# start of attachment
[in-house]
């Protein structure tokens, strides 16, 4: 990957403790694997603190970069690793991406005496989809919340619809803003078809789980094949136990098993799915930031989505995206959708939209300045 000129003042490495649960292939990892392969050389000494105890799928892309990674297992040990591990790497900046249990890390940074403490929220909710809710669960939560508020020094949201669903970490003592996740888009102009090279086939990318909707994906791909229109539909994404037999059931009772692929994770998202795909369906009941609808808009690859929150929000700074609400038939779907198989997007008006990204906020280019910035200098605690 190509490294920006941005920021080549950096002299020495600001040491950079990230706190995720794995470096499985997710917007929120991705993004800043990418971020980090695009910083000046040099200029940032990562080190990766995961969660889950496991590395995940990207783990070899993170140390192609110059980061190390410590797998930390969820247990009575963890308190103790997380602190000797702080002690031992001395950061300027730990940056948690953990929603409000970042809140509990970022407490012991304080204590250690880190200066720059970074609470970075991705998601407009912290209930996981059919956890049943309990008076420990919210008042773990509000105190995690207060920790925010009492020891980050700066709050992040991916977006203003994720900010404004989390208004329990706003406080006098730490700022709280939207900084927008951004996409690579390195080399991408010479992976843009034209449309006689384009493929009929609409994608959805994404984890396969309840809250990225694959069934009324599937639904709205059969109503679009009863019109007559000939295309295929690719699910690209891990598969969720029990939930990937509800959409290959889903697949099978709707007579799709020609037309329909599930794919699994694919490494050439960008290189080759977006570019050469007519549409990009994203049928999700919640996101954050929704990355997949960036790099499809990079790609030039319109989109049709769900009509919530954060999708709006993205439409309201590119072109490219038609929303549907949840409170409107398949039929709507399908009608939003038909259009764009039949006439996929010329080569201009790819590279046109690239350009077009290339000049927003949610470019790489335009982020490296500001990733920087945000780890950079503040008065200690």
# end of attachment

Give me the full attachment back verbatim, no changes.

[in-house]
């Protein structure tokens, strides 16, 4: 990957403790694997603190970069690793991406005496989809919340619809803003078809789980094949136990098993799915930031989505995206959708939209300045 000129003042490495649960292939990892392969050389000494105890799928892309990674297992040990591990790497900046249990890390940074403490929220909710809710669960939560508020020094949201669903970490003592996740888009102009090279086939990318909707994906791909229109539909994404037999059931009772692929994770998202795909369906009941609808808009690859929150929000700074609400038939779907198989997007008006990204906020280019910035200098605690 190509490294920006941005920021080549950096002299020495600001040491950079990230706190995720794995470096499985997710917007929120991705993004800043990418971020980090695009910083000046040099200029940032990562080190990766995961969660889950496991590395995940990207783990070899993170140390192609110059980061190390410590797998930390969820247990009575963890308190103790997380602190000797702080002690031992001395950061300027730990940056948690953990929603409000970042809140509990970022407490012991304080204590250690880190200066720059970074609470970075991705998601407009912290209930996981059919956890049943309990008076420990919210008042773990509000105190995690207060920790925010009492020891980050700066709050992040991916977006203003994720900010404004989390208004329990706003406080006098730490700022709280939207900084927008951004996409690579390195080399991408010479992976843009034209449309006689384009493929009929609409994608959805994404984890396969309840809250990225694959069934009324599937639904709205059969109503679009009863019109007559000939295309295929690719699910690209891990598969969720029990939930990937509800959409290959889903697949099978709707007579799709020609037309329909599930794919699994694919490494050439960008290189080759977006570019050469007519549409990009994203049928999700919640996101954050929704990355997949960036790099499809990079790609030039319109989109049709769900009509919530954060999708709006993205439409309201590119072109490219038609929303549907949840409170409107398949039929709507399908009608939003038909259009764009039949006439996929010329080569201009790819590279046109690239350009077009290339000049927003949610470019790489335009982020490296500001990733920087945000780890950079503040008065200690």